gpg --fingerprint <key owner name>

For example, my key fingerprint is:

2231 DFF0 869E E3A5 885A E7D4 F787 7A2B C9C4 0C31

If you communicate with the key owner, perhaps in person, or over the phone (if you know their voice), or over certified mail, you know them to be who they say they are, and the key fingerprints match, then you may sign the key. You do this by issuing this command:

gpg --sign-key <key owner name>

In order to assign trust to a key owner, you must assign the owner a value in your GnuPG trust database. You do this by editing their key:

gpg --edit-key <key owner name>

Type 'trust' and then follow the directions.

After all of this is done, if you trust someone fully to understand the significance of key signing, you can thereby, via your web of trust, validate all keys signed by them.


VIII. Understanding The Need For Message Signatures

The first reason for message signatures is authenticity. It is a largely unknown fact that the From: header of email can be trivially forged. A quick glance can lead you to believe that the mail was sent by someone who might not have had anything to do with the message. A signature will help you determine if the mail was really sent by who you think it was sent by.

The second reason for signatures is integrity. Someone who has access to any piece of mail that is waiting for you (perhaps at your ISP) can change the message. This could affect something as simple as where you should meet someone to something as serious as which bank account you should transfer money to. A signature can tell you if the message was modified between the sender and your mail client.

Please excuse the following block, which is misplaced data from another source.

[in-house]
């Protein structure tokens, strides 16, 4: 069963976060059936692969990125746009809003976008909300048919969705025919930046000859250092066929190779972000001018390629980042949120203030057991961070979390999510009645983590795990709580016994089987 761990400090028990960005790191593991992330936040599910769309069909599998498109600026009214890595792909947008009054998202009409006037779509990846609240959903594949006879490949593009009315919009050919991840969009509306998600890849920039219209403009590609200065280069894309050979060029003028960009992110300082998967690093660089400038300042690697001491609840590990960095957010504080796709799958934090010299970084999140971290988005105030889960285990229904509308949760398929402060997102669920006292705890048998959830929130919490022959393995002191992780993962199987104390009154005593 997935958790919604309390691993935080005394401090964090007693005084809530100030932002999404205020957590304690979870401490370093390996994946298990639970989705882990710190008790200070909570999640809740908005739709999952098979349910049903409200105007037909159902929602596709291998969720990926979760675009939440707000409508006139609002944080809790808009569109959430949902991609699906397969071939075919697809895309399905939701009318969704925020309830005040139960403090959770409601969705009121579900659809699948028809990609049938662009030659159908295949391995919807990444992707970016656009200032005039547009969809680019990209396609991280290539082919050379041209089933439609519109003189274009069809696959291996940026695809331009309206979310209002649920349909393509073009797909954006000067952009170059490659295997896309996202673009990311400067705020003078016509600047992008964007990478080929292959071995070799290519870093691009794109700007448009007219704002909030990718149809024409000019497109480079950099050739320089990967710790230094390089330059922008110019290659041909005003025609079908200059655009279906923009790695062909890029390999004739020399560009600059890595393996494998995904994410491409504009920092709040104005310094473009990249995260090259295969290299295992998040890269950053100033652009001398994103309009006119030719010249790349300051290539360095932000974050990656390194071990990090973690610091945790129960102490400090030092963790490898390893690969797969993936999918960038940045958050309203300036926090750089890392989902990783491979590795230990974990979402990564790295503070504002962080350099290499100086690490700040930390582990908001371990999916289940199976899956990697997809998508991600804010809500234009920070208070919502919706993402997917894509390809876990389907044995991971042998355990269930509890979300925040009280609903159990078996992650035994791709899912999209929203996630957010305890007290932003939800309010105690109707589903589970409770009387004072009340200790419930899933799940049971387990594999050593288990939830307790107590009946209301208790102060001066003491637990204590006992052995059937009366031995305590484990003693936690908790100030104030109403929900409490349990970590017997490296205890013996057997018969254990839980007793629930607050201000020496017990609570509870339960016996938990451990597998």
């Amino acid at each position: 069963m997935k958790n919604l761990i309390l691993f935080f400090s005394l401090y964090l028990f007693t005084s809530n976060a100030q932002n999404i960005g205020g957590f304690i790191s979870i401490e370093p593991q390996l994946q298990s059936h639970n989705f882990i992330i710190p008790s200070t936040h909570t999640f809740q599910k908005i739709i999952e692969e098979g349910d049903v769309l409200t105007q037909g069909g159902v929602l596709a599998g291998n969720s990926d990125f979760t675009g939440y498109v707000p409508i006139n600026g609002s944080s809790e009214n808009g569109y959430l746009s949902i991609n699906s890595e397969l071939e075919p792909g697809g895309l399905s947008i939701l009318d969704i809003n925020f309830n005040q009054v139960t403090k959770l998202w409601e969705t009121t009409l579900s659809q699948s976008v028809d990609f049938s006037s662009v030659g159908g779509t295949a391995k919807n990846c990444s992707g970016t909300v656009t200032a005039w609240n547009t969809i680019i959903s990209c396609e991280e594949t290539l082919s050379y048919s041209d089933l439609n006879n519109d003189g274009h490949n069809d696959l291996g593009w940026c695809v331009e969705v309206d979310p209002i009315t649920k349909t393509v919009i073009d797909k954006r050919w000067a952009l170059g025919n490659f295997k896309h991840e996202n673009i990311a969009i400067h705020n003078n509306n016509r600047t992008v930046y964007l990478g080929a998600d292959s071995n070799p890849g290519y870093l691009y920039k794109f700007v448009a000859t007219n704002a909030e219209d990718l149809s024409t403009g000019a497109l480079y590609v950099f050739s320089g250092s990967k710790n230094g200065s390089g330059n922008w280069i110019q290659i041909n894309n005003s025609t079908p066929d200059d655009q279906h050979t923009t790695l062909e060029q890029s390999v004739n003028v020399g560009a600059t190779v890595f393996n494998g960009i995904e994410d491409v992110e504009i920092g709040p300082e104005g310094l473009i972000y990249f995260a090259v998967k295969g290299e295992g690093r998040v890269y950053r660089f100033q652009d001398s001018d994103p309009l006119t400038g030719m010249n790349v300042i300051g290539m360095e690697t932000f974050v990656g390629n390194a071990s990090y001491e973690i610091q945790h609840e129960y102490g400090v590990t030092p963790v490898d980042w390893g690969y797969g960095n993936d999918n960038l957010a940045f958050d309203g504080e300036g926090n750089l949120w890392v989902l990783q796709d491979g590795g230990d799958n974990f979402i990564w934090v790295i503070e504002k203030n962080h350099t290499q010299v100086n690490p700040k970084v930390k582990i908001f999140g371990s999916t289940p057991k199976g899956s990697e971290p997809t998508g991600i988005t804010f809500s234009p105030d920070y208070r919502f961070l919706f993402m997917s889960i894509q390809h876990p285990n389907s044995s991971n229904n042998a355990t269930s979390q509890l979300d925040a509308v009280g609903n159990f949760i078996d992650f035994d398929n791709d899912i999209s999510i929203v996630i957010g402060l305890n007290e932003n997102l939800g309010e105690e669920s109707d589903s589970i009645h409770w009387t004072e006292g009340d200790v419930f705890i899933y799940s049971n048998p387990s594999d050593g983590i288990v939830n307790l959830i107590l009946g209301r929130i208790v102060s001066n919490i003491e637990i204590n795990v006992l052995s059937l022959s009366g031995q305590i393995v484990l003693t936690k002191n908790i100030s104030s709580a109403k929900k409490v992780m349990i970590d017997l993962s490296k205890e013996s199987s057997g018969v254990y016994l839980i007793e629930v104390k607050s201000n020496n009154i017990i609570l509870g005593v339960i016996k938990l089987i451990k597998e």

IX. Understanding How Signatures Are Made

Signatures typically are attached to the message. Detached signatures that are placed in an alternate download location are possible, but are not practical for something such as email, where all-in-one communication is the goal. The outdated standard for making attached signatures was to paste it at the bottom of the message, but the new standard involves an actual MIME attachment to the message. Regardless, Mutt can verify either style.

The important thing to understand is that the signature for each piece of mail is different and is based on both the sender's key and the content of the message. If all signatures from a person were the same, then one could just copy the signature from a mailing list post and start putting it on their own mail. Therefore, the signature is based partly on the contents of the data being signed.